The private sector continues to be a critical driver of job creation and economic growth. However, several factors can undermine the private sector and, if left unaddressed, may impede development. Through rigorous face-to-face interviews with managers and owners of firms, the World Bank Group’s Enterprise Surveys benchmark the business environment based on actual experiences of firms.
This blog focuses on surveys conducted of 781 Kenyan firms across five regions (including Nairobi and Mombasa) and six business sectors—i) food, ii) textiles and garments, iii) chemicals, plastics and rubber, iv) other manufacturing, v) retail, and vi) other services.
Under Kenya’s new constitution, the country recently embarked on several major business reforms that promoted a more market-friendly environment. Some examples of positive benefits include boosts in public investment in infrastructure, increased interest from foreign investors, and lowered transaction costs from information technology improvements. The Kenya Enterprise Surveys sheds light on how the country’s private sector fared amidst these reforms.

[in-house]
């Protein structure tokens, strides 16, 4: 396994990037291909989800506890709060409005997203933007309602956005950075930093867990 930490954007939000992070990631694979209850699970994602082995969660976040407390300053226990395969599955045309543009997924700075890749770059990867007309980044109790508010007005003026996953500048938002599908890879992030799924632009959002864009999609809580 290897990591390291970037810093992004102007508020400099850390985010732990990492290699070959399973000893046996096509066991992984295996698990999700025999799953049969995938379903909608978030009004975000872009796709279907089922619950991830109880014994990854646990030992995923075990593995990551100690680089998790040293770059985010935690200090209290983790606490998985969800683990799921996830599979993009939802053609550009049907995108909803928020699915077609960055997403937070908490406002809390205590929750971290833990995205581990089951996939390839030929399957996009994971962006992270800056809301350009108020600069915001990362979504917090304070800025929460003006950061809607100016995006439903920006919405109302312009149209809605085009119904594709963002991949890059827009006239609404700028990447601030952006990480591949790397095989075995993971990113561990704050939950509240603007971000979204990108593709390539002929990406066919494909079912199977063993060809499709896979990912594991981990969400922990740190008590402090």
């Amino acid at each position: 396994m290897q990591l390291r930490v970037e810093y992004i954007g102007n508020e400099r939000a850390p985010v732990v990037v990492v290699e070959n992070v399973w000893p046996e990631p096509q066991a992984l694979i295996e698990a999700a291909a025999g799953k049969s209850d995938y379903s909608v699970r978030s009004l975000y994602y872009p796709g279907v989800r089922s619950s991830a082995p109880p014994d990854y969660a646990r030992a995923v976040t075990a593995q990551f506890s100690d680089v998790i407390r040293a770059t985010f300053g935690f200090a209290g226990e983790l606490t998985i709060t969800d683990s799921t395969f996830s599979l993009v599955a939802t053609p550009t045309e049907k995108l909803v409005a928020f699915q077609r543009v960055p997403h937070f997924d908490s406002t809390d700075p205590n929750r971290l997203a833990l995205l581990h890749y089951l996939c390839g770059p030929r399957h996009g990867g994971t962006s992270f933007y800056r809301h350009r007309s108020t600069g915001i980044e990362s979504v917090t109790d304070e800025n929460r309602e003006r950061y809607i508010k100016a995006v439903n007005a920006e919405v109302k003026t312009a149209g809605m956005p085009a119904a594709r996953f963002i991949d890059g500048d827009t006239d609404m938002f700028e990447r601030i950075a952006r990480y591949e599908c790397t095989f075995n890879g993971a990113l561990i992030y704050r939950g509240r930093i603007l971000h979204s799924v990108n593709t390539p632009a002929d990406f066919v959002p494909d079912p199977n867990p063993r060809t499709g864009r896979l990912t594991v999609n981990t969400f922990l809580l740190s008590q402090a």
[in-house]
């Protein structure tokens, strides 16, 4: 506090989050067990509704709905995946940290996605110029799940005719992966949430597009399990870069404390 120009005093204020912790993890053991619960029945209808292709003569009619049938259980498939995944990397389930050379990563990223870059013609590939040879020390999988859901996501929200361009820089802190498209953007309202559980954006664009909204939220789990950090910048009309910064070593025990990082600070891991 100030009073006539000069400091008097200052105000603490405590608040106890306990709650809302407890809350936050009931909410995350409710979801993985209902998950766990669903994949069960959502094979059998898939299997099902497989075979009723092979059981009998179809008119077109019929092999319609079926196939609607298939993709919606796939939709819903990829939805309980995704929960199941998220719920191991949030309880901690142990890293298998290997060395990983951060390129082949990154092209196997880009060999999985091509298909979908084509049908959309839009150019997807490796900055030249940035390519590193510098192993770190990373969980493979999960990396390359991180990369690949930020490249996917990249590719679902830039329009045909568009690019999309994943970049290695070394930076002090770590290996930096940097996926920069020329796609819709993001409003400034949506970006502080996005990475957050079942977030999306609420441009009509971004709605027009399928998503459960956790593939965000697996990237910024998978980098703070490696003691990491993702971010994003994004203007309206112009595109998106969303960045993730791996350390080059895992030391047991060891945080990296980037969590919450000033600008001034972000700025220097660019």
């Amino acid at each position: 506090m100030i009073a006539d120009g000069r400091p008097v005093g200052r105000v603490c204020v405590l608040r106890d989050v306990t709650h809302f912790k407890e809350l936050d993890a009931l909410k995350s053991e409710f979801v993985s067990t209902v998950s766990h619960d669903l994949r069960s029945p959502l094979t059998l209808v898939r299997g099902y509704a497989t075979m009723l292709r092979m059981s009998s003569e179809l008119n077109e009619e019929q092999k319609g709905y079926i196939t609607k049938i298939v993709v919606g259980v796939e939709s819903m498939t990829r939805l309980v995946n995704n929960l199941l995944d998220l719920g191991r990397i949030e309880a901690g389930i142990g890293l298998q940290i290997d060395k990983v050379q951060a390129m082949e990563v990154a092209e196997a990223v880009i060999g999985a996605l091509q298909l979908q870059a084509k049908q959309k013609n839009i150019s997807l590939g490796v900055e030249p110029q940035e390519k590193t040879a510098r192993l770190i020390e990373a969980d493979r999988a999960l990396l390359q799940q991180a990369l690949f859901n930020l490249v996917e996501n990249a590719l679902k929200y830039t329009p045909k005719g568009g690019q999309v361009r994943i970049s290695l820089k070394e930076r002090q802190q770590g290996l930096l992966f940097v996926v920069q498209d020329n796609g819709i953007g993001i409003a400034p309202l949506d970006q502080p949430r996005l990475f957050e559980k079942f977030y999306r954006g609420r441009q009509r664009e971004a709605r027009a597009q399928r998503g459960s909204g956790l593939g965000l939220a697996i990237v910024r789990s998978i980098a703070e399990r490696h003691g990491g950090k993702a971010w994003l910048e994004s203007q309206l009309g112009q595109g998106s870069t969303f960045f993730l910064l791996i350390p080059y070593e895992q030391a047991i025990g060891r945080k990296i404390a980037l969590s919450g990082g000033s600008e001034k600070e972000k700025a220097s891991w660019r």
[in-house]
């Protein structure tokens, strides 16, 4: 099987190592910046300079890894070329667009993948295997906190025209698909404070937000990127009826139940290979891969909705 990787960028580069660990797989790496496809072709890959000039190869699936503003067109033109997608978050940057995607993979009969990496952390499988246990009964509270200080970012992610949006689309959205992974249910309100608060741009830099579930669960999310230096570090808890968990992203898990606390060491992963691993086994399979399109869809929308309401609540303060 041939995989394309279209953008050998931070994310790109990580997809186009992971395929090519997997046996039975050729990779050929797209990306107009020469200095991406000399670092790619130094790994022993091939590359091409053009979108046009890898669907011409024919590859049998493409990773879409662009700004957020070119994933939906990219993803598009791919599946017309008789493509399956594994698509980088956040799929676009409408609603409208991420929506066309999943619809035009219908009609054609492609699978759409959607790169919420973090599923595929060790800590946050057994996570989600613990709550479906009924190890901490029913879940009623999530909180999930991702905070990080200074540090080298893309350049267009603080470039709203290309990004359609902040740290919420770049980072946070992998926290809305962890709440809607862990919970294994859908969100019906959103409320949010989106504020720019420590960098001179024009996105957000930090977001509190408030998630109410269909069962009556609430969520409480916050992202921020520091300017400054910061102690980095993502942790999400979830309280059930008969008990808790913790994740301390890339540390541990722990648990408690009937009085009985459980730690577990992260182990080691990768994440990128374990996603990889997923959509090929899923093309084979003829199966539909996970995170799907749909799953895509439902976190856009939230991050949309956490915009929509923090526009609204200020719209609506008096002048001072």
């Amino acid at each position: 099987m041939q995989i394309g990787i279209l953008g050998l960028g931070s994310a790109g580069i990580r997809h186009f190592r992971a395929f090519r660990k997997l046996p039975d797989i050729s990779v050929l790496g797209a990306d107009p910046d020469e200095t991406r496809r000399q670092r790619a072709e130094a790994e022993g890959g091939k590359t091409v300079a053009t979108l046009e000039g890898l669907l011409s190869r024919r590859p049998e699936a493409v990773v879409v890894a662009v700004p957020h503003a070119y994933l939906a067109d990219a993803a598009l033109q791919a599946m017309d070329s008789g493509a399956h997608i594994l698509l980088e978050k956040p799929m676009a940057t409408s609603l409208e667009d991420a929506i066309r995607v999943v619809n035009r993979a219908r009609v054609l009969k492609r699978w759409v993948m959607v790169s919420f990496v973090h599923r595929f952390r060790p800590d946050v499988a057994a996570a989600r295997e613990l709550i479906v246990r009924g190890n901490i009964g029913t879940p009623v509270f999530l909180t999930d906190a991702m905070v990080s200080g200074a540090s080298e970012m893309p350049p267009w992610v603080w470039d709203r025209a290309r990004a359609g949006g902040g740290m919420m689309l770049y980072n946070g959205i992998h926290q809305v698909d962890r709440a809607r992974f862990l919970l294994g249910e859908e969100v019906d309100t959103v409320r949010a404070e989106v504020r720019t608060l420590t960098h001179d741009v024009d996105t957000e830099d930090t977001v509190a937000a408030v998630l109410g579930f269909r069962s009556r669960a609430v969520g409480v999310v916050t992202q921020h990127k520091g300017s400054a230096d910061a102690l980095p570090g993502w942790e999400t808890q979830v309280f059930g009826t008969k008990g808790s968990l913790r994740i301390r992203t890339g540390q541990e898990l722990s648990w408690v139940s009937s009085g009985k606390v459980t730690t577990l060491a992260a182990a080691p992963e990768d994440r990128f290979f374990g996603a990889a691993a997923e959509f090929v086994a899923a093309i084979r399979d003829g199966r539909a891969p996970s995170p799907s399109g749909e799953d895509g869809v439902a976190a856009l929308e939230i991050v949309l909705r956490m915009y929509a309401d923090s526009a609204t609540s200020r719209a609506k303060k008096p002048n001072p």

More firms use financial services than before
According to the Kenya Enterprise Surveys (ES) data, the use of financial services has improved since 2007. On average, 44% and 41% of Kenyan firms use banks to finance investment and working capital, respectively. The corresponding figures in 2007 were much lower at 23% and 26%. Moreover, the percentage of Kenyan firms with a bank loan is 36%, which is on par with the global average yet higher than the average of countries in the same income group (do note that when this survey was conducted, Kenya was classified as a low income country, having since graduated to a lower middle income country).